Researchers initially thought that clinical vergence testing correlated with the oculomotor demands of 3D viewing, considering it is the only component of routine clinical ocular motility testing that presents a visual experience; however, new data suggests that’s not the case.

The study tested the phoropter prism vergence limits of clear and single vision at 40cm in 47 binocular young adults. In separate sessions, the researchers tested, in a 3D display, the analogous 40cm vergence limits for smooth vergence and jump vergence. The mean smooth divergence limit was less in the 3D display (9.8Δ) than in the phoropter (12.8Δ), and most smooth convergence limits were much larger in the 3D display than in the phoropter, reaching the 35Δ limit of the 3D display without blur or diplopia in 24 subjects. The study concluded that clinicians cannot measure smooth vergence ranges in a clinical setting and assume that they are the same in 3D viewing.

It also found that the mode of depth shift—smooth vs. jump—might affect vergence range in a 3D setting.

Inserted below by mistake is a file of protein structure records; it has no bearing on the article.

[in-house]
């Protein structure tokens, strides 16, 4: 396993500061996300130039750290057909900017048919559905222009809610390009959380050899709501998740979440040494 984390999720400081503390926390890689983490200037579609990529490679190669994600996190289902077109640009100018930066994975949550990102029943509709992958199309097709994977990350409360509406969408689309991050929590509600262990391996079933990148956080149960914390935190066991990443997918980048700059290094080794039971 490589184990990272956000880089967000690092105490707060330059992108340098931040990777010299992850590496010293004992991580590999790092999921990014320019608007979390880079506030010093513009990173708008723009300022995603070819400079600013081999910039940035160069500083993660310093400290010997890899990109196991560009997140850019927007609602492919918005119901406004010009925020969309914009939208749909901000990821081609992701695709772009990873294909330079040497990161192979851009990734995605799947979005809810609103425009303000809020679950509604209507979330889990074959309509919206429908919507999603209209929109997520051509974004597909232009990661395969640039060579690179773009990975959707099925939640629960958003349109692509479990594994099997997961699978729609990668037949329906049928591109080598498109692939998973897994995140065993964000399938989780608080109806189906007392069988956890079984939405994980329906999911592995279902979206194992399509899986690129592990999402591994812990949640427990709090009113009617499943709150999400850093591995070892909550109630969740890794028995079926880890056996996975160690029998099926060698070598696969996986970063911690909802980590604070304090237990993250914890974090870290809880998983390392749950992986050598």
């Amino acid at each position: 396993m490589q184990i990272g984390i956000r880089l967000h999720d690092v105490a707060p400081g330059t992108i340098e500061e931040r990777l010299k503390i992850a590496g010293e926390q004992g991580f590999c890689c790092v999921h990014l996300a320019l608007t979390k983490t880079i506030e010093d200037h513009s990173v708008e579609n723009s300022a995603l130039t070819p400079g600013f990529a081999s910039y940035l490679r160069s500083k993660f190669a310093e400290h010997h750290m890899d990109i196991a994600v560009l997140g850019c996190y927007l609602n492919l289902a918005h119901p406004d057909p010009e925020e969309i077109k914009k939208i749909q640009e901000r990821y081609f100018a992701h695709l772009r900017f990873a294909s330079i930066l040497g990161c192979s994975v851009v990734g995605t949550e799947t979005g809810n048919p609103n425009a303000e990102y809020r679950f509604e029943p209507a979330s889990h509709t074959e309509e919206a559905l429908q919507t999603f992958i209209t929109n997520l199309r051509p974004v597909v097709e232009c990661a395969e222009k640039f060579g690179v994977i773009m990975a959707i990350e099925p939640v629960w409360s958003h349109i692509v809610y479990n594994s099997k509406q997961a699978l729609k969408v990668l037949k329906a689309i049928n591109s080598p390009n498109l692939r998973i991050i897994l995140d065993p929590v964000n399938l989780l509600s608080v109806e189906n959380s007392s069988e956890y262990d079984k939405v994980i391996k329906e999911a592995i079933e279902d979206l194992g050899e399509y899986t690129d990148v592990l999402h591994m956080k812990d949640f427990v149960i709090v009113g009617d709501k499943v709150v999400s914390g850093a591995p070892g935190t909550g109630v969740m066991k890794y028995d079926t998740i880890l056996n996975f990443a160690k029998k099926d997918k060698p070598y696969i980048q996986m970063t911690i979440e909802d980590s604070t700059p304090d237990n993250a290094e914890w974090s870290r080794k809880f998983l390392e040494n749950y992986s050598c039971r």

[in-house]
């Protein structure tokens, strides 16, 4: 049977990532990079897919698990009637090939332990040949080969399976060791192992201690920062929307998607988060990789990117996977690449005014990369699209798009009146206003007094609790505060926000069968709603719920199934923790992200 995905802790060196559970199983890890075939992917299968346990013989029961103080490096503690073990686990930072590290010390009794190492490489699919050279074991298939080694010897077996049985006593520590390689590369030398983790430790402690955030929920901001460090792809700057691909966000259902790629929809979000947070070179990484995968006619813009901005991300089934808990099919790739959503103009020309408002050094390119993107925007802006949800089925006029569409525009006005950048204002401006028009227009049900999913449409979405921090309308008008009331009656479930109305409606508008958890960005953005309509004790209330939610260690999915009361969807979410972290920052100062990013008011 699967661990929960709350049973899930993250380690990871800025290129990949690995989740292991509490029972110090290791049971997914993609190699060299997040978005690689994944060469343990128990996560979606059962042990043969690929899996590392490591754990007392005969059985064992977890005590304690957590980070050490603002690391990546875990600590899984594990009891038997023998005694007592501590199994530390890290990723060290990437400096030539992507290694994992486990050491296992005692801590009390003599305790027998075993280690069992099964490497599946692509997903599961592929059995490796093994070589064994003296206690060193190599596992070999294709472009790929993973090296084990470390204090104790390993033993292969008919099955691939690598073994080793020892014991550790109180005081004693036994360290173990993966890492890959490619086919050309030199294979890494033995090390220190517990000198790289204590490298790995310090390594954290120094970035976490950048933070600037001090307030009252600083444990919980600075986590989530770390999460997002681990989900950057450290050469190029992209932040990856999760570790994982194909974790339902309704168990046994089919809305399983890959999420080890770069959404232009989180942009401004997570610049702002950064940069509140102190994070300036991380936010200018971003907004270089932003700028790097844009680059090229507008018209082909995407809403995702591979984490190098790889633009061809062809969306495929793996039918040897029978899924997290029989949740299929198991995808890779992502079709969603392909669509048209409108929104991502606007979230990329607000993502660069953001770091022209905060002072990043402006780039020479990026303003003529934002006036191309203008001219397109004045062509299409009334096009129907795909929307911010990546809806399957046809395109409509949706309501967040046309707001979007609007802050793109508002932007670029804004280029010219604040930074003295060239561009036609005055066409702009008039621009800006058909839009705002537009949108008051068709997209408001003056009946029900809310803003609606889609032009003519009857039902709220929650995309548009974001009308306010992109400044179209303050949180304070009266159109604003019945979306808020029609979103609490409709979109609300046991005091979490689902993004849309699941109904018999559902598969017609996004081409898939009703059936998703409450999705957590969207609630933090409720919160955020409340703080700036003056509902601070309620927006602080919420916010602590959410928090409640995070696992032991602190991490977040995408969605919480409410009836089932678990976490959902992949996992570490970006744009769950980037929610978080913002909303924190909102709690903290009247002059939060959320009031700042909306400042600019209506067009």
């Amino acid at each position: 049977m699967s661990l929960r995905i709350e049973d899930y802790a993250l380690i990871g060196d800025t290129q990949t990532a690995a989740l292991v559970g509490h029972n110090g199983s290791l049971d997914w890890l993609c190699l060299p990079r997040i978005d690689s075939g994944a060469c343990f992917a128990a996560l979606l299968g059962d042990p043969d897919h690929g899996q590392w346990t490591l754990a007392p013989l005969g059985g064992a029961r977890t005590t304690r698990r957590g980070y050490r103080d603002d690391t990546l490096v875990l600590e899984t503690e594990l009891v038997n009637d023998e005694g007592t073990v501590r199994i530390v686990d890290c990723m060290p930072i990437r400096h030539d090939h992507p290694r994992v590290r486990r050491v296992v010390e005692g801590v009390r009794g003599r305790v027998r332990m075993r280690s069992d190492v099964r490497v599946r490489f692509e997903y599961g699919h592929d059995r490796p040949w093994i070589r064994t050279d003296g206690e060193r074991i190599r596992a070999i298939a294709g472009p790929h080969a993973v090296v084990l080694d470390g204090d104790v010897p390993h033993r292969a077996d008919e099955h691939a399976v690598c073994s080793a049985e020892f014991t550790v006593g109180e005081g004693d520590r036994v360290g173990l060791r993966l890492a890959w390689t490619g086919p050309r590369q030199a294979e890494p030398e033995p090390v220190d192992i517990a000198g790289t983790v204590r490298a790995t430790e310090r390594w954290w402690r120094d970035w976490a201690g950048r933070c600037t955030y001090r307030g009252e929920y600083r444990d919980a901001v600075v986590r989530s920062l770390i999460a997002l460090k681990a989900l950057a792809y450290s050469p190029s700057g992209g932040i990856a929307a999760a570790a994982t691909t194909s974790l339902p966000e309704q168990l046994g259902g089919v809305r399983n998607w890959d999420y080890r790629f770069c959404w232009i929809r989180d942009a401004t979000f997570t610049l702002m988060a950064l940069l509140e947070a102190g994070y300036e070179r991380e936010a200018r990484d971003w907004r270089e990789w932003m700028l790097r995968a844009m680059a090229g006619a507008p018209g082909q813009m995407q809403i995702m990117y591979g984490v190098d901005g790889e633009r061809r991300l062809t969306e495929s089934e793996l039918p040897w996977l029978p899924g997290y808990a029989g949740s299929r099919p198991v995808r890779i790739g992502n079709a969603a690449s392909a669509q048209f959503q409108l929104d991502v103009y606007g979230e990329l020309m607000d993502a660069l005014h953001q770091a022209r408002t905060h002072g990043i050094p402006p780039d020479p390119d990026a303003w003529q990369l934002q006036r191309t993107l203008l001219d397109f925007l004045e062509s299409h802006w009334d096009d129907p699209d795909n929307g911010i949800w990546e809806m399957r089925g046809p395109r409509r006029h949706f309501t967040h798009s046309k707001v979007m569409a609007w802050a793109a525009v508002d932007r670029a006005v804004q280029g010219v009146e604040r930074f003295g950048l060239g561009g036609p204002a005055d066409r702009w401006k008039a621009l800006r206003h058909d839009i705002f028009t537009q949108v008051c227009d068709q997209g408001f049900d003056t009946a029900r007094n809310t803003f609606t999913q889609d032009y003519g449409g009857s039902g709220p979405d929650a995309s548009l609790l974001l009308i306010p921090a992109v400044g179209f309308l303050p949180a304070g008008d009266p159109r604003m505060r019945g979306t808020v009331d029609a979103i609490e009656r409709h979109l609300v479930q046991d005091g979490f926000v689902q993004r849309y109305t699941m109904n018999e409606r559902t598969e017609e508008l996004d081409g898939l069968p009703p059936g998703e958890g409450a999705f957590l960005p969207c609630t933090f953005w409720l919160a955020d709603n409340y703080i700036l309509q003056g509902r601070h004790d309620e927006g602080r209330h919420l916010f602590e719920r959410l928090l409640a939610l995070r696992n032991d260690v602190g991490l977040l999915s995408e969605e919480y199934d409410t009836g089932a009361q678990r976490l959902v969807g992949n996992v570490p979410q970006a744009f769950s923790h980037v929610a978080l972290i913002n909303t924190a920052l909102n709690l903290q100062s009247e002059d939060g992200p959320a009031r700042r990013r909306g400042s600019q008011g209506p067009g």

The researchers believe that today’s children (whose developing visual systems are still developing) are at in increased risk of 3D-induced accommodation/convergence mismatch because they are more likely to use near 3D display, such as handheld 3D gaming devices. This could cause maldevelopment of binocular vision and/or ocular motility.

Although their study did not clarify the relationship between clear and single vision and visual comfort for 3D viewing, the researchers believe doctors should not use clinical vergence measurements under the assumption that they are also measuring vergence ranges in 3D viewing.

McCormack GL, Hogan KM. Clear and single binocular vision in near 3D displays. Optom Vis Sci. October 31, 2019. [Epub ahead of print].